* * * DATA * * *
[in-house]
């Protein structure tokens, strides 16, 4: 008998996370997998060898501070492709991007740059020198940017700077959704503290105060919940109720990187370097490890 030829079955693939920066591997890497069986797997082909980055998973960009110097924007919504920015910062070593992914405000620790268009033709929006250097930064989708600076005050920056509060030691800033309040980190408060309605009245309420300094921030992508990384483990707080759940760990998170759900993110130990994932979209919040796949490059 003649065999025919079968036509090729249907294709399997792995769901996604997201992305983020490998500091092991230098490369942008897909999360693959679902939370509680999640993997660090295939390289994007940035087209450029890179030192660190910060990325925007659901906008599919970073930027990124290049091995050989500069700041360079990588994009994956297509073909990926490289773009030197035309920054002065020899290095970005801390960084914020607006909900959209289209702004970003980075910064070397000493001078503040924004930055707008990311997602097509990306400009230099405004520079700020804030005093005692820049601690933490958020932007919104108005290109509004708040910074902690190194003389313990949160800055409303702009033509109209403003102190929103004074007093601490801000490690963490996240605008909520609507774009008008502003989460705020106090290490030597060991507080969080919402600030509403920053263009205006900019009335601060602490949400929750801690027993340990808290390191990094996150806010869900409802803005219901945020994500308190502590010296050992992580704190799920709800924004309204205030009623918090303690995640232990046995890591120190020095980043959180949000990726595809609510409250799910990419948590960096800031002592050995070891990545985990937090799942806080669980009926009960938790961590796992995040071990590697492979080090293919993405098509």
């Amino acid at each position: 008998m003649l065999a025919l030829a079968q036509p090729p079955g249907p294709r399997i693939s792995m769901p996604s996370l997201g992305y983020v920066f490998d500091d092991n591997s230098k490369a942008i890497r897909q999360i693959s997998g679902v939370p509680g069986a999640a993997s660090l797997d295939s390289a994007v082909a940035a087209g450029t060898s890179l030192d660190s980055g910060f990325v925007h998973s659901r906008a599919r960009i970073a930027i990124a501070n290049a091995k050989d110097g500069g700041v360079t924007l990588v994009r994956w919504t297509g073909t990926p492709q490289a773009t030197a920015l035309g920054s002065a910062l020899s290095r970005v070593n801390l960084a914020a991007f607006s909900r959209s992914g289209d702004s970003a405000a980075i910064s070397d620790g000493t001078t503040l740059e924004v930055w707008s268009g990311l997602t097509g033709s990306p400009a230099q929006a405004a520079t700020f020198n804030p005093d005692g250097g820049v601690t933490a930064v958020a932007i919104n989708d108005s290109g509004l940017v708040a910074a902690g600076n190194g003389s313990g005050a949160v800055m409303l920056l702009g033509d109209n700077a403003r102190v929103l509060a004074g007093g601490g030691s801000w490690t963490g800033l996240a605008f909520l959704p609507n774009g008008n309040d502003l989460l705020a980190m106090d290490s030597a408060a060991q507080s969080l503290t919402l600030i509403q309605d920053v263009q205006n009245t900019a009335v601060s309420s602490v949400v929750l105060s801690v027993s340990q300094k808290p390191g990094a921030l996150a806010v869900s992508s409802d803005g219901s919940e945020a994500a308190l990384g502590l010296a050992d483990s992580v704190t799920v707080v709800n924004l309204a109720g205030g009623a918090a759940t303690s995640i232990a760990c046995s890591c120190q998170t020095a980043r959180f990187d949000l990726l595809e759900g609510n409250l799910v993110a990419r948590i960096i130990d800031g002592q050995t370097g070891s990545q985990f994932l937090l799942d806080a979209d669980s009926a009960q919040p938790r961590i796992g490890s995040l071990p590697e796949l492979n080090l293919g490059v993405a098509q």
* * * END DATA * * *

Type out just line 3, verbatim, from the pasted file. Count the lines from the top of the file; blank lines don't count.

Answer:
């Amino acid at each position: 008998m003649l065999a025919l030829a079968q036509p090729p079955g249907p294709r399997i693939s792995m769901p996604s996370l997201g992305y983020v920066f490998d500091d092991n591997s230098k490369a942008i890497r897909q999360i693959s997998g679902v939370p509680g069986a999640a993997s660090l797997d295939s390289a994007v082909a940035a087209g450029t060898s890179l030192d660190s980055g910060f990325v925007h998973s659901r906008a599919r960009i970073a930027i990124a501070n290049a091995k050989d110097g500069g700041v360079t924007l990588v994009r994956w919504t297509g073909t990926p492709q490289a773009t030197a920015l035309g920054s002065a910062l020899s290095r970005v070593n801390l960084a914020a991007f607006s909900r959209s992914g289209d702004s970003a405000a980075i910064s070397d620790g000493t001078t503040l740059e924004v930055w707008s268009g990311l997602t097509g033709s990306p400009a230099q929006a405004a520079t700020f020198n804030p005093d005692g250097g820049v601690t933490a930064v958020a932007i919104n989708d108005s290109g509004l940017v708040a910074a902690g600076n190194g003389s313990g005050a949160v800055m409303l920056l702009g033509d109209n700077a403003r102190v929103l509060a004074g007093g601490g030691s801000w490690t963490g800033l996240a605008f909520l959704p609507n774009g008008n309040d502003l989460l705020a980190m106090d290490s030597a408060a060991q507080s969080l503290t919402l600030i509403q309605d920053v263009q205006n009245t900019a009335v601060s309420s602490v949400v929750l105060s801690v027993s340990q300094k808290p390191g990094a921030l996150a806010v869900s992508s409802d803005g219901s919940e945020a994500a308190l990384g502590l010296a050992d483990s992580v704190t799920v707080v709800n924004l309204a109720g205030g009623a918090a759940t303690s995640i232990a760990c046995s890591c120190q998170t020095a980043r959180f990187d949000l990726l595809e759900g609510n409250l799910v993110a990419r948590i960096i130990d800031g002592q050995t370097g070891s990545q985990f994932l937090l799942d806080a979209d669980s009926a009960q919040p938790r961590i796992g490890s995040l071990p590697e796949l492979n080090l293919g490059v993405a098509q």